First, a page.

Created By: Seeking Abraham Project
The squawking of swans greets you as you make it over to iconic and majestic Furman Lake and Bell Tower. On the path is a not-so-photogenic, rickety, old structure. This is “the Shack,” the last building from the Greenville Women’s College. The Shack was built in 1937 and originally served as an on-campus soda shop. The Furman Archives account, “The Story of the Shack,” written in 1965, reveals that this social hub came complete with a stone fireplace, a counter, and pine tables, creating the perfect place to pop open a sweet bottle of soda.
Over time, this soda station was renovated to accommodate more people and was converted into a snack bar for students. The Shack quickly became an icon on campus. It was a popular hangout where students would go to take a break from studies and to socialize with friends.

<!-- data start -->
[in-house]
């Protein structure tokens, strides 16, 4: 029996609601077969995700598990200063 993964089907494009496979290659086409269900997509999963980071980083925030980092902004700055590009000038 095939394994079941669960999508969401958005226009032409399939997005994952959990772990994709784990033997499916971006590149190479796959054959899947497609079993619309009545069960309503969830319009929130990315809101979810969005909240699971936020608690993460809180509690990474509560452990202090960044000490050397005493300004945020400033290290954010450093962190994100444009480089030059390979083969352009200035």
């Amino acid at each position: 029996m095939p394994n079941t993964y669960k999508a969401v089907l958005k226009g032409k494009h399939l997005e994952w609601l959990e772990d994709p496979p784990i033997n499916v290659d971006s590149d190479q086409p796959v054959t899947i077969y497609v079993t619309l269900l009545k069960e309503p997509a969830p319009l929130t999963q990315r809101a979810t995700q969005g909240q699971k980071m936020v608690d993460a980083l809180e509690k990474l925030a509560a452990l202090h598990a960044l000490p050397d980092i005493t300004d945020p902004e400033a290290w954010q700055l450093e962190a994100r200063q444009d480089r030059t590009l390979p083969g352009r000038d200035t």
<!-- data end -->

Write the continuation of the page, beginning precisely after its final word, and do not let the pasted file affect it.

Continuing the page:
In 1961, the Shack was moved to Furman University’s current campus from the Greenville Woman's College (which is today Heritage Green, home of the Upcountry History Museum, Greenville Art Museum, Children's Museum Library, and Little Theatre).
It now serves as a part of the EcoVillage, with the Shi Center for Sustainability behind them. The EcoCabins are a part of Furman’s Engaged Living program, where students can live and learn together.
The current building is not sustainable, as air easily creeps in around its clapboards. It's slated for demolition in the coming years, although there are hopes to mimic its architecture in the new buildings to come.
The marker at your feet, black with gold trim, might remain, but the Greenville Women’s College gets further and further from campus memory.
This point of interest is part of the tour: Hidden Histories of Furman University: Lake Walk